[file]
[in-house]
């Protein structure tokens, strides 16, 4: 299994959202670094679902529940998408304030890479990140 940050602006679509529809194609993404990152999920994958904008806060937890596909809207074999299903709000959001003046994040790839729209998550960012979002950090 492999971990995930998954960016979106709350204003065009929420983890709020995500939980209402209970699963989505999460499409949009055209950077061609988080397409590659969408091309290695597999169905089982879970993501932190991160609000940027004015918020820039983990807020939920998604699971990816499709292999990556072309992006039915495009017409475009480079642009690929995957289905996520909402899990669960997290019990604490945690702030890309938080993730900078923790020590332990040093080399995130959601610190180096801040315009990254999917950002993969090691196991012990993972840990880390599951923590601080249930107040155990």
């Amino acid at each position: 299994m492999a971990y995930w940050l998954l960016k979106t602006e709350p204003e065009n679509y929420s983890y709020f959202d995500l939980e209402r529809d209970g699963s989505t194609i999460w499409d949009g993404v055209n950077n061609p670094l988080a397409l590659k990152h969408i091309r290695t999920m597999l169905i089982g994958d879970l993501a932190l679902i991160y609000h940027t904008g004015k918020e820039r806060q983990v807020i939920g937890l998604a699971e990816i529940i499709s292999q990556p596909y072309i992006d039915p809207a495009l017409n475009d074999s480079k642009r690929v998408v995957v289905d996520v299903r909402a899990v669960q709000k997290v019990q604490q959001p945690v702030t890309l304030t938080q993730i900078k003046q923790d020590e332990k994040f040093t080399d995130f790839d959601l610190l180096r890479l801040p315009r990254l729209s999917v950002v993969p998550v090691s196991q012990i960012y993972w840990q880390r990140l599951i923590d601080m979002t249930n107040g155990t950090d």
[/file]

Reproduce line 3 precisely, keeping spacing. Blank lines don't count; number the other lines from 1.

């Amino acid at each position: 299994m492999a971990y995930w940050l998954l960016k979106t602006e709350p204003e065009n679509y929420s983890y709020f959202d995500l939980e209402r529809d209970g699963s989505t194609i999460w499409d949009g993404v055209n950077n061609p670094l988080a397409l590659k990152h969408i091309r290695t999920m597999l169905i089982g994958d879970l993501a932190l679902i991160y609000h940027t904008g004015k918020e820039r806060q983990v807020i939920g937890l998604a699971e990816i529940i499709s292999q990556p596909y072309i992006d039915p809207a495009l017409n475009d074999s480079k642009r690929v998408v995957v289905d996520v299903r909402a899990v669960q709000k997290v019990q604490q959001p945690v702030t890309l304030t938080q993730i900078k003046q923790d020590e332990k994040f040093t080399d995130f790839d959601l610190l180096r890479l801040p315009r990254l729209s999917v950002v993969p998550v090691s196991q012990i960012y993972w840990q880390r990140l599951i923590d601080m979002t249930n107040g155990t950090d």